Novel material system holds out promise of energy-efficient data storage

Novel material system holds out promise of energy-efficient data storage

Technology News |
A research team at the Berlin Electron Storage Ring (Bessy II) has found a new method to inscribe exotic patterns like skyrmions (stable vortices) into thin magnetic layers. The discovery could eventually open up new ways to design fast, energy-efficient storage devices.
By Christoph Hammerschmidt

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The new material system consists of a superconducting microstructure, coated with an extremely thin ferromagnetic layer. An external magnetic field, applied extremely shortly, generates currents in the superconducting areas. These currents inscribe the desired magnetic patterns permanently into the ferromagnetic thin layer.

Magnetic patterns such as skyrmions or monopoles are potentially suited to store data at high speed and low energy consumption. Hitherto however it has proved to be very difficult to generate such magnetic structures in a controlled and reproducible way; likewise, it was difficult to manipulate them. A research team at the Helmholtz Research Center Berlin (HZB) around Dr. Sergio Valencia has demonstrated a method to achieve the desired results in a joint effort with a team of researchers from the Institute for Materials Science of the University of Barcelona (Spain).

The Spanish cooperation partners successfully created microstructures by applying very small dots made of yttrium barium copper oxide (YBaCuO), a high-temperature superconducting material. The team provided several samples with different dot patterns. Valencia and his team coated these microstructures with an extremely thin layer of a ferromagnetic iron-nickel alloy.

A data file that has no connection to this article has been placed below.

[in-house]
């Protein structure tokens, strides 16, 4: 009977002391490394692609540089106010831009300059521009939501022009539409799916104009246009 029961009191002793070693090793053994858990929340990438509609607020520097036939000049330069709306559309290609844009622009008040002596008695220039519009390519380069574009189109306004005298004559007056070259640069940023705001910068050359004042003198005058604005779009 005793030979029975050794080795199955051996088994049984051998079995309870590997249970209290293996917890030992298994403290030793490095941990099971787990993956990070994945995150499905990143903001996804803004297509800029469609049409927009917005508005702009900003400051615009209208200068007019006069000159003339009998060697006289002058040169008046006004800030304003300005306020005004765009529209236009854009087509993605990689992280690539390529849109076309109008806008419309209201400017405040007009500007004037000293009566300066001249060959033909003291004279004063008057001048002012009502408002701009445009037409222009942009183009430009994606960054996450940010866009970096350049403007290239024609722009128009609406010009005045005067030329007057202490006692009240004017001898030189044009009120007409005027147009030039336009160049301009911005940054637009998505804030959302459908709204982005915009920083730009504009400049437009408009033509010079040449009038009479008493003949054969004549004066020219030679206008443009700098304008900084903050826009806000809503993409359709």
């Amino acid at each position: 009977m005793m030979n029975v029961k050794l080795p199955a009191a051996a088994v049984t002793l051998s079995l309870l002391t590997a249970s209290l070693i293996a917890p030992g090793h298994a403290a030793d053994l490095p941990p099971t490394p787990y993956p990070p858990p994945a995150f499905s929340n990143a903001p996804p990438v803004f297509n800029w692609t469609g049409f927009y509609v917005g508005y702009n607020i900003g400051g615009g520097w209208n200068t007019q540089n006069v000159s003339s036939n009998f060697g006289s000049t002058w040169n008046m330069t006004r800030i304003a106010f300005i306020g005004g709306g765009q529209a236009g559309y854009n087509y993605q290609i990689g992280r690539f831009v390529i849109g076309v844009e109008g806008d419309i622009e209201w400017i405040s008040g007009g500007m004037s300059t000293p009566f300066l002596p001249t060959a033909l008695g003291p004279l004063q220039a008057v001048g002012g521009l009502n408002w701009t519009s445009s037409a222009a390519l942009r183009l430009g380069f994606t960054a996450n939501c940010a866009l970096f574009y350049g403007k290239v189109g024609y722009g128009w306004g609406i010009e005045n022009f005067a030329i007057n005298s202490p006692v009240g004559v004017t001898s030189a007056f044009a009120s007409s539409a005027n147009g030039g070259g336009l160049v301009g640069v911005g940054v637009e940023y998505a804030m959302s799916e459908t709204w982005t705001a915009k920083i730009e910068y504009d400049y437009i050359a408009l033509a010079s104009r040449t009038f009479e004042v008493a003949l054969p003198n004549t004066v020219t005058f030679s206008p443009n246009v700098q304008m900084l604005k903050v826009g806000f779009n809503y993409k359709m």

Though YBaCuO is a high-temperature superconductor, the temperatures in question are still very low: The experiments have been performed at 50 Kelvin or minus 220 degrees Celsius. The team applied a short-time magnetic field perpendicular to the plane of the materials sample. This field generated sperconducting ring currents inside the YBaCuO dots that proved to persist after the external magnetic field had been switched off. The currents generated a complex magnetic field that interacted directly with the thin layer on top.

This method makes it possible to inscribe magnetic patterns into the permalloy film on top. In this patterns, it is possible to orient all magnetic domains in a way that they point to or away from each other – which is the definition of a magnetic monopole. The team around Dr. Valencia could map the magnetic domains by means of X-ray photoelectron emssions microscopy (X-PEEM) at BESSY II.

“I am very optimistic that these patterns can be shrunk further,” Valencia said. “Thus, they could be used to implement magnetic memory devices”. He added that despite the fact that the experiments have been conducted at very low temperatures there are some hints how the magnetic structures could be stabilized at ambient temperature.

The results of the research have been published in Advanced Science.

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